CONSTITUTIONAL POLITICAL ECONOMY
509 - 536
Just as its constitutional development is characterised by frequent change and substantial concentration of power, the Latin American and the Caribbean area is known to host some of the most corrupt countries of the world. A group of countries such as Chile, Barbados and Uruguay, however, report levels of corruption similar to those displayed by most European countries. We ask whether the concentration of power in the executive, as well as in the national parliament in this particular region, affect how corrupt a society is. Using panel data from 22 Latin America and Caribbean countries from 1970 to 2014, we find that constitutional power concentration is in fact a determinant of corruption. Yet, the constitutional provisions allocating powers of government appear only to be consistently important when parliament is ideologically fractionalised.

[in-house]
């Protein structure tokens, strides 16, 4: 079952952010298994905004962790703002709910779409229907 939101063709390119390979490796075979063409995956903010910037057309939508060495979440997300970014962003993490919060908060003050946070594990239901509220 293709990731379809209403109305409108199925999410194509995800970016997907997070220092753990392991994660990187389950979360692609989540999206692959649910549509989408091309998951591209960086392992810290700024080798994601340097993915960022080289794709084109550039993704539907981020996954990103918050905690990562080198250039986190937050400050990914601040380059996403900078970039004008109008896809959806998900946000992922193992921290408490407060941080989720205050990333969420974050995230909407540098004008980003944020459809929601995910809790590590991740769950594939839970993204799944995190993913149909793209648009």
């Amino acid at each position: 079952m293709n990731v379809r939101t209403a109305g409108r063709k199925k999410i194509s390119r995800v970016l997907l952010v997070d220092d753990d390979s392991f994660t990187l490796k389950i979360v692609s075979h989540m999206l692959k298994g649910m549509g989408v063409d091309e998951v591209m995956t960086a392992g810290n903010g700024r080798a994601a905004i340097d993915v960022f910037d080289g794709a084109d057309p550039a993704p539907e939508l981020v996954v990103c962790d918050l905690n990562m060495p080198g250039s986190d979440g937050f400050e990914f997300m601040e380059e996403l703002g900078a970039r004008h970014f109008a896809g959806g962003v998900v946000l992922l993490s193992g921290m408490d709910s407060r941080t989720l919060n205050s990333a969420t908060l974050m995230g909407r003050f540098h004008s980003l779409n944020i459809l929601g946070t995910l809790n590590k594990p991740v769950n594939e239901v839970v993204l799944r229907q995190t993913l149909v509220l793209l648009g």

EUROPEAN JOURNAL OF POLITICAL ECONOMY
42 - 55
Using survey data from the World Values Survey and the Comparative Manifesto Project, we empirically study attitudes towards the proposal that government compensation should be provided for individuals adversely affected by globalization. We include roles for personal experience with globalization and ideology of individuals and political parties, noting also the general problem of expressiveness in survey data, where responders who favored compensation did not actually have to pay to help. Findings indicate that attitudes to actual compensation depend on exposure to globalization but are substantially qualified by ideology.